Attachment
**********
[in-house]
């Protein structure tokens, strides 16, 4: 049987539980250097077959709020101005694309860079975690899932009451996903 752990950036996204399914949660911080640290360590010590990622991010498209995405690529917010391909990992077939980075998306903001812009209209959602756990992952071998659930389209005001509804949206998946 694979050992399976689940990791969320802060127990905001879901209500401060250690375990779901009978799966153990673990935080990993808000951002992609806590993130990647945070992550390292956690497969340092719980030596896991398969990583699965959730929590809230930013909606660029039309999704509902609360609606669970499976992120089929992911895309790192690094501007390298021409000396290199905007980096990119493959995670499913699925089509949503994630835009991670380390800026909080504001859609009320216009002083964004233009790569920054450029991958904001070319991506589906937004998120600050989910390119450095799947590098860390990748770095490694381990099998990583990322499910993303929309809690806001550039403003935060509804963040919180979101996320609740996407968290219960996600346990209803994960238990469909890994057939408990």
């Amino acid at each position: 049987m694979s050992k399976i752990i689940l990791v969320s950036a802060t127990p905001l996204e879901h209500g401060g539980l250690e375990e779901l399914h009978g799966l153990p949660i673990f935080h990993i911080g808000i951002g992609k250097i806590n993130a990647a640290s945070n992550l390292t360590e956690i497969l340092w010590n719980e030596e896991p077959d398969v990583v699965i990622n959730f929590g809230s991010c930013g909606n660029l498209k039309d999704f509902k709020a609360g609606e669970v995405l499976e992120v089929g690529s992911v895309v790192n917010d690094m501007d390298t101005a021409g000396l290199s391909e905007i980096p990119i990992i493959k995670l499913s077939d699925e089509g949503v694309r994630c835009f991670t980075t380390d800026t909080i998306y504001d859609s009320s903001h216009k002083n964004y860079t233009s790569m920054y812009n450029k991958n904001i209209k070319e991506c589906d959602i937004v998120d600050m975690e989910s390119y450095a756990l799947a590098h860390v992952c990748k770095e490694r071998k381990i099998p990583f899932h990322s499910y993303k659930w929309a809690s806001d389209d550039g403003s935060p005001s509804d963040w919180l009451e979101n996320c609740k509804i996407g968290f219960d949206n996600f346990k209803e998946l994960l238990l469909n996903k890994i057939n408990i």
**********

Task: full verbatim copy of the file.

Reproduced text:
[in-house]
């Protein structure tokens, strides 16, 4: 049987539980250097077959709020101005694309860079975690899932009451996903 752990950036996204399914949660911080640290360590010590990622991010498209995405690529917010391909990992077939980075998306903001812009209209959602756990992952071998659930389209005001509804949206998946 694979050992399976689940990791969320802060127990905001879901209500401060250690375990779901009978799966153990673990935080990993808000951002992609806590993130990647945070992550390292956690497969340092719980030596896991398969990583699965959730929590809230930013909606660029039309999704509902609360609606669970499976992120089929992911895309790192690094501007390298021409000396290199905007980096990119493959995670499913699925089509949503994630835009991670380390800026909080504001859609009320216009002083964004233009790569920054450029991958904001070319991506589906937004998120600050989910390119450095799947590098860390990748770095490694381990099998990583990322499910993303929309809690806001550039403003935060509804963040919180979101996320609740996407968290219960996600346990209803994960238990469909890994057939408990």
């Amino acid at each position: 049987m694979s050992k399976i752990i689940l990791v969320s950036a802060t127990p905001l996204e879901h209500g401060g539980l250690e375990e779901l399914h009978g799966l153990p949660i673990f935080h990993i911080g808000i951002g992609k250097i806590n993130a990647a640290s945070n992550l390292t360590e956690i497969l340092w010590n719980e030596e896991p077959d398969v990583v699965i990622n959730f929590g809230s991010c930013g909606n660029l498209k039309d999704f509902k709020a609360g609606e669970v995405l499976e992120v089929g690529s992911v895309v790192n917010d690094m501007d390298t101005a021409g000396l290199s391909e905007i980096p990119i990992i493959k995670l499913s077939d699925e089509g949503v694309r994630c835009f991670t980075t380390d800026t909080i998306y504001d859609s009320s903001h216009k002083n964004y860079t233009s790569m920054y812009n450029k991958n904001i209209k070319e991506c589906d959602i937004v998120d600050m975690e989910s390119y450095a756990l799947a590098h860390v992952c990748k770095e490694r071998k381990i099998p990583f899932h990322s499910y993303k659930w929309a809690s806001d389209d550039g403003s935060p005001s509804d963040w919180l009451e979101n996320c609740k509804i996407g968290f219960d949206n996600f346990k209803e998946l994960l238990l469909n996903k890994i057939n408990i």